December 8, 2018

Run, Hide, Fight: is your Kid's University Campus Unprepared for a Campus Shooter?

In early December 2018, there was strange confusion in social media, and in particular many conservative media outlets, about "hockey pucks" being given to students and faculty at a "Michigan" university to "throw at shooters". Descriptions suggested images of students and faculty roaming the hallways like Marines, to attack bad guys with hockey pucks. The shocking secret of the whole affair was the number printed on these pucks, which almost no Fox media outlet ever actually explained, even though some were using a picture of the special puck they found in one of my own twitter posts. Printed in bold large font, it says "#33395 AUFD". What does this educational tool refer too? 

"AUFD", is Oakland University's yearly Fall fund drive. Our All-University Fund Drive, where many of us in the Oakland University Family choose to donate from our own paychecks into funds supporting various good causes at our own University. Our University's President even matches a large portion of our donations. These are causes like:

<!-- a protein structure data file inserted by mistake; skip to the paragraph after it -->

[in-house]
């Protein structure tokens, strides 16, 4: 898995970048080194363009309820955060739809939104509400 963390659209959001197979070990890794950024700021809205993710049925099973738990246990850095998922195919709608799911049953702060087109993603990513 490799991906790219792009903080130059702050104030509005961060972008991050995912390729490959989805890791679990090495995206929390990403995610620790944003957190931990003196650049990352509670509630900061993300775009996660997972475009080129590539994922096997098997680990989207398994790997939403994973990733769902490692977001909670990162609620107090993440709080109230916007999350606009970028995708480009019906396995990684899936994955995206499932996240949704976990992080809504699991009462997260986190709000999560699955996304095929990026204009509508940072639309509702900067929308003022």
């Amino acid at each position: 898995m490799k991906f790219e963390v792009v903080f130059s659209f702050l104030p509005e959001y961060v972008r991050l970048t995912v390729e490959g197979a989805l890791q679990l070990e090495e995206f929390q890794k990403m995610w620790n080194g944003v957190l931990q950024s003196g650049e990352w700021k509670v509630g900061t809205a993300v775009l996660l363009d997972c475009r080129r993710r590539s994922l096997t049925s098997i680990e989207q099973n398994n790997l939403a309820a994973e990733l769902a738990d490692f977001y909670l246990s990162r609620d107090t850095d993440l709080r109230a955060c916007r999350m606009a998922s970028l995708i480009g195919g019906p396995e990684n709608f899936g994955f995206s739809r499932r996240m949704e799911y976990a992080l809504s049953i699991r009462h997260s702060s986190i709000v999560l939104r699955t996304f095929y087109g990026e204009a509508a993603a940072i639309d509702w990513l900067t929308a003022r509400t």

student scholarships in all fields, programs in the arts, pediatric eye disease research, memorial scholarships for students, multicultural initiatives, disability support services, public and community educational events, suicide prevention, the Griz student food-bank, autism awareness, OU's relatively new educational working organic farm, and many more causes.